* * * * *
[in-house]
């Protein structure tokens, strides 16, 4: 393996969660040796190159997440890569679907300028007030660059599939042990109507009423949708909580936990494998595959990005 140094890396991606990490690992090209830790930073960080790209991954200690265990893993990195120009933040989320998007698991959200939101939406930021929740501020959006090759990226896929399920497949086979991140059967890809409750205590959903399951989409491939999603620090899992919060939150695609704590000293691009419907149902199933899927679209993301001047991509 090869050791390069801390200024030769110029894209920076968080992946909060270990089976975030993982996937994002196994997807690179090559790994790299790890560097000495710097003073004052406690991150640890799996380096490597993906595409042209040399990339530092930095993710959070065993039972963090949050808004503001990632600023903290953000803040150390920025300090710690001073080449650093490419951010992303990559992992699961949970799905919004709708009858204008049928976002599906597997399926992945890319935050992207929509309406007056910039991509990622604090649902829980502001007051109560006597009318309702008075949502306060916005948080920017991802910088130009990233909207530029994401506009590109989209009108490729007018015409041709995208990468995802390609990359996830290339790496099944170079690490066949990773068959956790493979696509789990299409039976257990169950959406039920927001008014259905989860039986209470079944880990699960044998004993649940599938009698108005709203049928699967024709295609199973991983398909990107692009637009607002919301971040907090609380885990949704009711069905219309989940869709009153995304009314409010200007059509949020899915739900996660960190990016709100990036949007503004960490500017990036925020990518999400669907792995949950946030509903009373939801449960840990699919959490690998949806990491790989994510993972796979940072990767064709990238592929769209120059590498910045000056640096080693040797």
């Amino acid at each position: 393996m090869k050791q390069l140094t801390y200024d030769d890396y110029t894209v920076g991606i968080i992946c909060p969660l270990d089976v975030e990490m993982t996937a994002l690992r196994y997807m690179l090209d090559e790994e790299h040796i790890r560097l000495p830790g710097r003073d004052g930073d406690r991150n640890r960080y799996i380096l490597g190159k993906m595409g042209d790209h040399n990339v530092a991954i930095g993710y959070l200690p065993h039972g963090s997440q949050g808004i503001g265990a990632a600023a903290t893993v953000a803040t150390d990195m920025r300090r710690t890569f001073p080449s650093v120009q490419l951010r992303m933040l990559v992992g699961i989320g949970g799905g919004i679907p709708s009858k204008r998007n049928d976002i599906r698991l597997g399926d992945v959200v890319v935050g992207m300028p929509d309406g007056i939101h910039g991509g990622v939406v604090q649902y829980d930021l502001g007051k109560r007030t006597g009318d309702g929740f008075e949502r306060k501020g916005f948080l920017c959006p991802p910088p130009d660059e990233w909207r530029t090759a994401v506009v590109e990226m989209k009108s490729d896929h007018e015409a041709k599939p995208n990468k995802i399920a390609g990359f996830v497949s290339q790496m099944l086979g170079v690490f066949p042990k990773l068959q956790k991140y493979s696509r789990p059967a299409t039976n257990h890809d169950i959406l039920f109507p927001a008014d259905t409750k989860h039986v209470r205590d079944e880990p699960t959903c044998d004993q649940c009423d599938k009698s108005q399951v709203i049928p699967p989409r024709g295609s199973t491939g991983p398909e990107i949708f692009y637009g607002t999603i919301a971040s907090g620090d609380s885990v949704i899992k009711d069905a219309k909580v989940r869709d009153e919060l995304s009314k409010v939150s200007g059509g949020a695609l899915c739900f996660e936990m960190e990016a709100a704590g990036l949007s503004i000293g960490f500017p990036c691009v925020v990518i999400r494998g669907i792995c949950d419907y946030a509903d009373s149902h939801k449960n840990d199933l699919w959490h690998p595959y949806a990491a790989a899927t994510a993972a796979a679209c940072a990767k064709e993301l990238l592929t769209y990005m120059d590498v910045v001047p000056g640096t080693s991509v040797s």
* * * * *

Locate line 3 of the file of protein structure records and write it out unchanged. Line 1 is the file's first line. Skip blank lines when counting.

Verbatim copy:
């Amino acid at each position: 393996m090869k050791q390069l140094t801390y200024d030769d890396y110029t894209v920076g991606i968080i992946c909060p969660l270990d089976v975030e990490m993982t996937a994002l690992r196994y997807m690179l090209d090559e790994e790299h040796i790890r560097l000495p830790g710097r003073d004052g930073d406690r991150n640890r960080y799996i380096l490597g190159k993906m595409g042209d790209h040399n990339v530092a991954i930095g993710y959070l200690p065993h039972g963090s997440q949050g808004i503001g265990a990632a600023a903290t893993v953000a803040t150390d990195m920025r300090r710690t890569f001073p080449s650093v120009q490419l951010r992303m933040l990559v992992g699961i989320g949970g799905g919004i679907p709708s009858k204008r998007n049928d976002i599906r698991l597997g399926d992945v959200v890319v935050g992207m300028p929509d309406g007056i939101h910039g991509g990622v939406v604090q649902y829980d930021l502001g007051k109560r007030t006597g009318d309702g929740f008075e949502r306060k501020g916005f948080l920017c959006p991802p910088p130009d660059e990233w909207r530029t090759a994401v506009v590109e990226m989209k009108s490729d896929h007018e015409a041709k599939p995208n990468k995802i399920a390609g990359f996830v497949s290339q790496m099944l086979g170079v690490f066949p042990k990773l068959q956790k991140y493979s696509r789990p059967a299409t039976n257990h890809d169950i959406l039920f109507p927001a008014d259905t409750k989860h039986v209470r205590d079944e880990p699960t959903c044998d004993q649940c009423d599938k009698s108005q399951v709203i049928p699967p989409r024709g295609s199973t491939g991983p398909e990107i949708f692009y637009g607002t999603i919301a971040s907090g620090d609380s885990v949704i899992k009711d069905a219309k909580v989940r869709d009153e919060l995304s009314k409010v939150s200007g059509g949020a695609l899915c739900f996660e936990m960190e990016a709100a704590g990036l949007s503004i000293g960490f500017p990036c691009v925020v990518i999400r494998g669907i792995c949950d419907y946030a509903d009373s149902h939801k449960n840990d199933l699919w959490h690998p595959y949806a990491a790989a899927t994510a993972a796979a679209c940072a990767k064709e993301l990238l592929t769209y990005m120059d590498v910045v001047p000056g640096t080693s991509v040797s």